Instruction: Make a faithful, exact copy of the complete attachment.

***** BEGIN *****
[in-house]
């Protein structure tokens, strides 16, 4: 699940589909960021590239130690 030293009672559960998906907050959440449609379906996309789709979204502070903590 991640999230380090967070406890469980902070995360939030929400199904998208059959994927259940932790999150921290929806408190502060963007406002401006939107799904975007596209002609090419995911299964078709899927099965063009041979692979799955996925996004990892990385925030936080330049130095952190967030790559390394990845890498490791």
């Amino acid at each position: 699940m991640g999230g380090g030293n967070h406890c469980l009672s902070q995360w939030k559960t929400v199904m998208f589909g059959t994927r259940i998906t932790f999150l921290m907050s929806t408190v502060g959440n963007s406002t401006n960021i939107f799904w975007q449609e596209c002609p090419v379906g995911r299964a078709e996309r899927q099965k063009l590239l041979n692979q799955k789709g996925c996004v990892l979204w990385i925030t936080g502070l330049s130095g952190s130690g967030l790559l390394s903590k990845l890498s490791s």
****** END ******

[in-house]
């Protein structure tokens, strides 16, 4: 699940589909960021590239130690 030293009672559960998906907050959440449609379906996309789709979204502070903590 991640999230380090967070406890469980902070995360939030929400199904998208059959994927259940932790999150921290929806408190502060963007406002401006939107799904975007596209002609090419995911299964078709899927099965063009041979692979799955996925996004990892990385925030936080330049130095952190967030790559390394990845890498490791």
């Amino acid at each position: 699940m991640g999230g380090g030293n967070h406890c469980l009672s902070q995360w939030k559960t929400v199904m998208f589909g059959t994927r259940i998906t932790f999150l921290m907050s929806t408190v502060g959440n963007s406002t401006n960021i939107f799904w975007q449609e596209c002609p090419v379906g995911r299964a078709e996309r899927q099965k063009l590239l041979n692979q799955k789709g996925c996004v990892l979204w990385i925030t936080g502070l330049s130095g952190s130690g967030l790559l390394s903590k990845l890498s490791s």